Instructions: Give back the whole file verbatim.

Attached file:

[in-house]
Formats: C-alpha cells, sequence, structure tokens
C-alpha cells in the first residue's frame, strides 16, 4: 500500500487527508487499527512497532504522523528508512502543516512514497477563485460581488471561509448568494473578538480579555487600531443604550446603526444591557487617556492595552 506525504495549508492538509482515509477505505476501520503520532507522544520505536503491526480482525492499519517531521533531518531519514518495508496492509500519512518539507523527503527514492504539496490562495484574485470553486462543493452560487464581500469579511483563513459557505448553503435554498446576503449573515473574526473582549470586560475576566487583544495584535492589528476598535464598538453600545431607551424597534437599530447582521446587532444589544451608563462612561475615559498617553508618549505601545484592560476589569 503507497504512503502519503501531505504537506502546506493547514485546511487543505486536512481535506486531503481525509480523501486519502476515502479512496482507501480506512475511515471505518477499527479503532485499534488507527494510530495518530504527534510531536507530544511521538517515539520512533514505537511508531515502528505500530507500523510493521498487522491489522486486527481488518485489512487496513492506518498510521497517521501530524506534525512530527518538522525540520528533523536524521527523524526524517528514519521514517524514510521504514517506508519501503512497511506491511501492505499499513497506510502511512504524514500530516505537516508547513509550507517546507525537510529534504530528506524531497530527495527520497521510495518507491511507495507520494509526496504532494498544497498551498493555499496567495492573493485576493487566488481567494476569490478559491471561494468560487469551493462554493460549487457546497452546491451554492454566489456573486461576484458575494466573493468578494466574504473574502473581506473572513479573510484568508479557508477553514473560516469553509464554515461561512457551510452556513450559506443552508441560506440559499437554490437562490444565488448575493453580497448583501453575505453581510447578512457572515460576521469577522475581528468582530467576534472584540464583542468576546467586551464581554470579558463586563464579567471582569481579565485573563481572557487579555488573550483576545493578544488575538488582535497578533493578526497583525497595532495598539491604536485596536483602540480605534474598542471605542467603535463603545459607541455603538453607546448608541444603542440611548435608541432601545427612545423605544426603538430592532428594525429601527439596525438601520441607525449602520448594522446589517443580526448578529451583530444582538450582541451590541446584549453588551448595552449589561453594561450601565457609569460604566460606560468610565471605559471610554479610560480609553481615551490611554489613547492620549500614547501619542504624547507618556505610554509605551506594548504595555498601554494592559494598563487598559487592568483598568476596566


[in-house]
Formats: C-alpha cells, sequence, structure tokens
C-alpha cells in the first residue's frame, strides 16, 4: 500500500487527508487499527512497532504522523528508512502543516512514497477563485460581488471561509448568494473578538480579555487600531443604550446603526444591557487617556492595552 506525504495549508492538509482515509477505505476501520503520532507522544520505536503491526480482525492499519517531521533531518531519514518495508496492509500519512518539507523527503527514492504539496490562495484574485470553486462543493452560487464581500469579511483563513459557505448553503435554498446576503449573515473574526473582549470586560475576566487583544495584535492589528476598535464598538453600545431607551424597534437599530447582521446587532444589544451608563462612561475615559498617553508618549505601545484592560476589569 503507497504512503502519503501531505504537506502546506493547514485546511487543505486536512481535506486531503481525509480523501486519502476515502479512496482507501480506512475511515471505518477499527479503532485499534488507527494510530495518530504527534510531536507530544511521538517515539520512533514505537511508531515502528505500530507500523510493521498487522491489522486486527481488518485489512487496513492506518498510521497517521501530524506534525512530527518538522525540520528533523536524521527523524526524517528514519521514517524514510521504514517506508519501503512497511506491511501492505499499513497506510502511512504524514500530516505537516508547513509550507517546507525537510529534504530528506524531497530527495527520497521510495518507491511507495507520494509526496504532494498544497498551498493555499496567495492573493485576493487566488481567494476569490478559491471561494468560487469551493462554493460549487457546497452546491451554492454566489456573486461576484458575494466573493468578494466574504473574502473581506473572513479573510484568508479557508477553514473560516469553509464554515461561512457551510452556513450559506443552508441560506440559499437554490437562490444565488448575493453580497448583501453575505453581510447578512457572515460576521469577522475581528468582530467576534472584540464583542468576546467586551464581554470579558463586563464579567471582569481579565485573563481572557487579555488573550483576545493578544488575538488582535497578533493578526497583525497595532495598539491604536485596536483602540480605534474598542471605542467603535463603545459607541455603538453607546448608541444603542440611548435608541432601545427612545423605544426603538430592532428594525429601527439596525438601520441607525449602520448594522446589517443580526448578529451583530444582538450582541451590541446584549453588551448595552449589561453594561450601565457609569460604566460606560468610565471605559471610554479610560480609553481615551490611554489613547492620549500614547501619542504624547507618556505610554509605551506594548504595555498601554494592559494598563487598559487592568483598568476596566